Don’t Make Me Sick

 

There are many who believe that illness is all in your head, and many who believe illness is all in your body. I’m somewhere in the middle. Sometimes I do believe, to paraphrase Freud, a cigar is just a cigar. We get exposed to a germ and we get sick. We unwittingly eat undercooked meat, or food left out too long and we get food poisoning. It sucks and we get sick and then we get better. And sometimes, our bodies reflect a different image. Something is breaking down inside us emotionally and our only outlet is through illness. Or, and this brings me to the point, sometimes we get sick because shit happens, but the being sick allows a release of emotion, an erosion of barriers—because frankly we just don’t have the energy—and we feel broken and scared. While we may feel as if we are trying to outrace thin ice as it cracks beneath our feet, there is opportunity. We have a chance to nurture ourselves, to see what we’ve been hiding or missing or looking for.

This summer while on vacation in Cape May, New Jersey, I fell ill. Very ill. I developed a double ear infection with access to only mediocre health care. I was poorly treated and the infection raged in my body. The vacation went on for my family—my husband, sons, sister and her family, mother and stepfather. For me, it was awful. I cannot recall ever having been that sick. The pain was unbearable. And to top it off, we had to check out of our rental home fewer than 24 hours after I finally got the right antibiotic. The pain was so intense; I took pain killers, something I never do. Now I know why. I suffer horrible side effects from these drugs, and did so while in the car with two whining kids on the Garden State Parkway in bumper-to-bumper traffic. And no, I was not driving.
After three days of vacation enjoyment and three days of misery, I was unable to fly home and had to stay behind in Philadelphia for five days while I recovered and saw a specialist. Fortunately, my older son stayed with me and kept my mother at bay while I holed up in her guest room. I was so sick, I didn’t even feel sorry for myself, I just existed and waited for time to pass and for the antibiotics to kill the evil in my body.

Today, almost three weeks later, I am still on antibiotics and am still not completely recovered. But I’m home. Being sick like that is no fun. Being sick while on vacation, far from home, and then stuck in a house—not my childhood home, thankfully, the dysfunction there permeated the walls—with my mother and her husband for five days, was taxing not just physically but emotionally. For the first time in many years, I was forced to have my mother care for me and when I was incapacitated, she helped. As I started to improve however, I remembered why it was so hard growing up under her roof. I was reminded of how alternately chaotic, smothering, unreliable and inconsistent her parenting was. I know she loved me, she still does. But, when she was my primary caregiver, she was barely able to take care of herself. And it showed. I developed a fierce need to be alone and to take care of myself. I don’t like to ask for help, perhaps because I fear I won’t get what I need. I didn’t growing up, even when asking wasn’t the issue. As a child, part of your role is to be taken care of. As a parent, you do the caretaking. I learned as a child that when I was sick, I could be alone and nurture myself. But, I don’t need to get sick to do that now. I’m an adult and if I need time to myself, I create it.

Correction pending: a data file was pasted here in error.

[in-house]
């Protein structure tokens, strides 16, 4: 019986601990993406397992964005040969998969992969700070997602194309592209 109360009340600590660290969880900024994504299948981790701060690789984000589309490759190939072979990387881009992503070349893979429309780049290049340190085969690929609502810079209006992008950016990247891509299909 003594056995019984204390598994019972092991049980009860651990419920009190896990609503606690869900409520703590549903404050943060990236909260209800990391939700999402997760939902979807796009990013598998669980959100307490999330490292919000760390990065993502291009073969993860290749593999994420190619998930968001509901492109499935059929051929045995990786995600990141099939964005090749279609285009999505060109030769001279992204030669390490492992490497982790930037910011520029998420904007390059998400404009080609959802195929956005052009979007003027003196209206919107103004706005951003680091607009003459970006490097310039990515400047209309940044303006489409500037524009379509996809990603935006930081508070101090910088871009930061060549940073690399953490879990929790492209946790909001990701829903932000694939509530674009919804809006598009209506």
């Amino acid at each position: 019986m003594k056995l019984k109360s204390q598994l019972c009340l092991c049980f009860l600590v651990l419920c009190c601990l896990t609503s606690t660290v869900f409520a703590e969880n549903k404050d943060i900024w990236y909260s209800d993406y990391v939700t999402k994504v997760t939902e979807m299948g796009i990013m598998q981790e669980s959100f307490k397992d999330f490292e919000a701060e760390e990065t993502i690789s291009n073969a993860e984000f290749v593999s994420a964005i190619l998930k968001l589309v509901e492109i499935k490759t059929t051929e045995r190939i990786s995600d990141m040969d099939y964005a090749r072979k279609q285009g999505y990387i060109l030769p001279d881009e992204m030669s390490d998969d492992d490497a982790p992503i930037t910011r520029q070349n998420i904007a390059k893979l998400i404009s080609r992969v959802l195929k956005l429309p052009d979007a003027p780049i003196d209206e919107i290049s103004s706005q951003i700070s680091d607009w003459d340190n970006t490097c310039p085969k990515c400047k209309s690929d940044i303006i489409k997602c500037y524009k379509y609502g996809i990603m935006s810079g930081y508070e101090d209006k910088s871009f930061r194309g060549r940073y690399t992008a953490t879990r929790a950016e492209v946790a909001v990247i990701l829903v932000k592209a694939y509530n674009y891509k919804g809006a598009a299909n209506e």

I learned something about my older son that week too and perhaps about how I may be breaking our family’s caretaking mold. He was an amazing help to me. For him, those extra five days were a treat beyond compare. With no little brother or younger cousin to compete with, he seemed to mature several years. He was delightful. He brought me tea and cuddled with me in the evenings sharing news of his day. One evening he really missed home, there had been too many transitions from vacation to the limbo state we were in at my mother’s house. I got it. He climbed in to bed with me for an hour. My mother tried to interfere, “help,” manage us somehow, but I shooed her away. My son just needed his mom. Otherwise, he spent time with his grandparents, one of whom is a retired teacher, the other a retired scientist, an endless supply of books, science experiments and even a pet snake to hold, feed and watch over. He had a blast, and his being there nurtured me because it linked me not to my past and the disappointments of my childhood but to my present and the nurturing world I live in today.

Comments

  1. heartwriter says:

    What a lovely reflection. Well done.

    Like

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